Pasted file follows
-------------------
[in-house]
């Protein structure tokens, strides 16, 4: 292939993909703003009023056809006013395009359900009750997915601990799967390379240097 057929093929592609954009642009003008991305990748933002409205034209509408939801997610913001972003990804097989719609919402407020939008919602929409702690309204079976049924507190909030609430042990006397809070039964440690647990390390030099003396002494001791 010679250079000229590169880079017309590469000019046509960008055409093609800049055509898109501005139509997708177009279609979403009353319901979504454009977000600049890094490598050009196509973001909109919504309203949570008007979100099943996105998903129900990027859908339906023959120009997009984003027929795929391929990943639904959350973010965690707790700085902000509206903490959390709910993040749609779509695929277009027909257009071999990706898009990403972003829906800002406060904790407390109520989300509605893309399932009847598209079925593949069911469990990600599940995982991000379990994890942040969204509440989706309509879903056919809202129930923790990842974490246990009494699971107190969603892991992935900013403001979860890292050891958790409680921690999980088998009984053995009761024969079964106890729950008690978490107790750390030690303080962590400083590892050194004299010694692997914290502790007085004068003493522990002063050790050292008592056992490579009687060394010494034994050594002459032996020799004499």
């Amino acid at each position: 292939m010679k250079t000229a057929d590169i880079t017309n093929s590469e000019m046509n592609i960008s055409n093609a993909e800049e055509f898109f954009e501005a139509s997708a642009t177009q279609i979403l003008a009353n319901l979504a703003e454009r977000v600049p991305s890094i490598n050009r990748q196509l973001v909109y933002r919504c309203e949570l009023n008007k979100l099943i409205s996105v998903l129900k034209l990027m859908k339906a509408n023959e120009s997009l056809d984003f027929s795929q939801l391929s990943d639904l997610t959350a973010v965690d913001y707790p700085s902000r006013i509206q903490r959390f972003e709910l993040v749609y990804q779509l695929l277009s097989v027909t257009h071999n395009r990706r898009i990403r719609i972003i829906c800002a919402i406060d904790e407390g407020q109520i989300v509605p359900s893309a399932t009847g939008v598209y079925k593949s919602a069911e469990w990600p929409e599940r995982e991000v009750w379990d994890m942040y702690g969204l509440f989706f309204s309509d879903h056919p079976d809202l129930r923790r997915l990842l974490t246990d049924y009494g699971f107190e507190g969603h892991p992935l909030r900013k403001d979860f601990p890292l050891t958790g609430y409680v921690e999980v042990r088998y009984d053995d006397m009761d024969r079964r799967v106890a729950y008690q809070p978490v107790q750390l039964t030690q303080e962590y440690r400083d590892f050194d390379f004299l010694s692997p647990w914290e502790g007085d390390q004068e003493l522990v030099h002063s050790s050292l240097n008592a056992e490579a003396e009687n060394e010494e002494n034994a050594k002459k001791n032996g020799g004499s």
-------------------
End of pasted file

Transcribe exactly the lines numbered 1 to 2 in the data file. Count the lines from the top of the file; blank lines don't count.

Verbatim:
[in-house]
């Protein structure tokens, strides 16, 4: 292939993909703003009023056809006013395009359900009750997915601990799967390379240097 057929093929592609954009642009003008991305990748933002409205034209509408939801997610913001972003990804097989719609919402407020939008919602929409702690309204079976049924507190909030609430042990006397809070039964440690647990390390030099003396002494001791 010679250079000229590169880079017309590469000019046509960008055409093609800049055509898109501005139509997708177009279609979403009353319901979504454009977000600049890094490598050009196509973001909109919504309203949570008007979100099943996105998903129900990027859908339906023959120009997009984003027929795929391929990943639904959350973010965690707790700085902000509206903490959390709910993040749609779509695929277009027909257009071999990706898009990403972003829906800002406060904790407390109520989300509605893309399932009847598209079925593949069911469990990600599940995982991000379990994890942040969204509440989706309509879903056919809202129930923790990842974490246990009494699971107190969603892991992935900013403001979860890292050891958790409680921690999980088998009984053995009761024969079964106890729950008690978490107790750390030690303080962590400083590892050194004299010694692997914290502790007085004068003493522990002063050790050292008592056992490579009687060394010494034994050594002459032996020799004499």